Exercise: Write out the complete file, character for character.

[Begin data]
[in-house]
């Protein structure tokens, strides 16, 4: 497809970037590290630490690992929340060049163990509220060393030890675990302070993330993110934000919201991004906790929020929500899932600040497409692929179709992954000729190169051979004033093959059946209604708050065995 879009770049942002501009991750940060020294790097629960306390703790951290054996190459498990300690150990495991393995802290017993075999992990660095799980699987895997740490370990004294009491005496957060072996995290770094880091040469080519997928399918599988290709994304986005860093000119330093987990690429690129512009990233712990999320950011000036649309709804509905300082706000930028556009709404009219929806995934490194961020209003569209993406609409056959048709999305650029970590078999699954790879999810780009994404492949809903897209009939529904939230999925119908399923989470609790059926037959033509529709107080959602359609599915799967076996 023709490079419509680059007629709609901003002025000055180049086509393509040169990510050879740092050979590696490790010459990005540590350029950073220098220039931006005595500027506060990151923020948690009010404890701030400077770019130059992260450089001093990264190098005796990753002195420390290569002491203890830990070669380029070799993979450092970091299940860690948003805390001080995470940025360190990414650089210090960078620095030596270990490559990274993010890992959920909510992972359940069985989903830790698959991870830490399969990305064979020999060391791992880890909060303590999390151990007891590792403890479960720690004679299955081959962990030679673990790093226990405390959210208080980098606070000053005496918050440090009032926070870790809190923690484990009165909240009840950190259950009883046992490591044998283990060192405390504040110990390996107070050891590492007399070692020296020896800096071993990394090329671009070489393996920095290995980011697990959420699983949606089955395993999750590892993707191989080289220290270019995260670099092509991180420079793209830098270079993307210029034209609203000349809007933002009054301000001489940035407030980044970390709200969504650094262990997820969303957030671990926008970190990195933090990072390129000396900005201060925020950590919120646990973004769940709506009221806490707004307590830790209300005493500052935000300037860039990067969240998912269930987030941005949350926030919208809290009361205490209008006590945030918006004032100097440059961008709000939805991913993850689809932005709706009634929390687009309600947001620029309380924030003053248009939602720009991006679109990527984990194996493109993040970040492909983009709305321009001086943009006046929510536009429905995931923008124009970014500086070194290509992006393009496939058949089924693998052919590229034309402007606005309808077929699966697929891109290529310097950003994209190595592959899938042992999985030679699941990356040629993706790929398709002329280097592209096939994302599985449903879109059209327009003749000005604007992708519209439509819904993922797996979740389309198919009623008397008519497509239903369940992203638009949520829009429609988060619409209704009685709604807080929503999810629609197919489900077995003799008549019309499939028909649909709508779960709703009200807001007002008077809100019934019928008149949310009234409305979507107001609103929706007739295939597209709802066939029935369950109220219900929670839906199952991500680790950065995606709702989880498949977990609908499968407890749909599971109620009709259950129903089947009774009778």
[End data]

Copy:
[in-house]
């Protein structure tokens, strides 16, 4: 497809970037590290630490690992929340060049163990509220060393030890675990302070993330993110934000919201991004906790929020929500899932600040497409692929179709992954000729190169051979004033093959059946209604708050065995 879009770049942002501009991750940060020294790097629960306390703790951290054996190459498990300690150990495991393995802290017993075999992990660095799980699987895997740490370990004294009491005496957060072996995290770094880091040469080519997928399918599988290709994304986005860093000119330093987990690429690129512009990233712990999320950011000036649309709804509905300082706000930028556009709404009219929806995934490194961020209003569209993406609409056959048709999305650029970590078999699954790879999810780009994404492949809903897209009939529904939230999925119908399923989470609790059926037959033509529709107080959602359609599915799967076996 023709490079419509680059007629709609901003002025000055180049086509393509040169990510050879740092050979590696490790010459990005540590350029950073220098220039931006005595500027506060990151923020948690009010404890701030400077770019130059992260450089001093990264190098005796990753002195420390290569002491203890830990070669380029070799993979450092970091299940860690948003805390001080995470940025360190990414650089210090960078620095030596270990490559990274993010890992959920909510992972359940069985989903830790698959991870830490399969990305064979020999060391791992880890909060303590999390151990007891590792403890479960720690004679299955081959962990030679673990790093226990405390959210208080980098606070000053005496918050440090009032926070870790809190923690484990009165909240009840950190259950009883046992490591044998283990060192405390504040110990390996107070050891590492007399070692020296020896800096071993990394090329671009070489393996920095290995980011697990959420699983949606089955395993999750590892993707191989080289220290270019995260670099092509991180420079793209830098270079993307210029034209609203000349809007933002009054301000001489940035407030980044970390709200969504650094262990997820969303957030671990926008970190990195933090990072390129000396900005201060925020950590919120646990973004769940709506009221806490707004307590830790209300005493500052935000300037860039990067969240998912269930987030941005949350926030919208809290009361205490209008006590945030918006004032100097440059961008709000939805991913993850689809932005709706009634929390687009309600947001620029309380924030003053248009939602720009991006679109990527984990194996493109993040970040492909983009709305321009001086943009006046929510536009429905995931923008124009970014500086070194290509992006393009496939058949089924693998052919590229034309402007606005309808077929699966697929891109290529310097950003994209190595592959899938042992999985030679699941990356040629993706790929398709002329280097592209096939994302599985449903879109059209327009003749000005604007992708519209439509819904993922797996979740389309198919009623008397008519497509239903369940992203638009949520829009429609988060619409209704009685709604807080929503999810629609197919489900077995003799008549019309499939028909649909709508779960709703009200807001007002008077809100019934019928008149949310009234409305979507107001609103929706007739295939597209709802066939029935369950109220219900929670839906199952991500680790950065995606709702989880498949977990609908499968407890749909599971109620009709259950129903089947009774009778």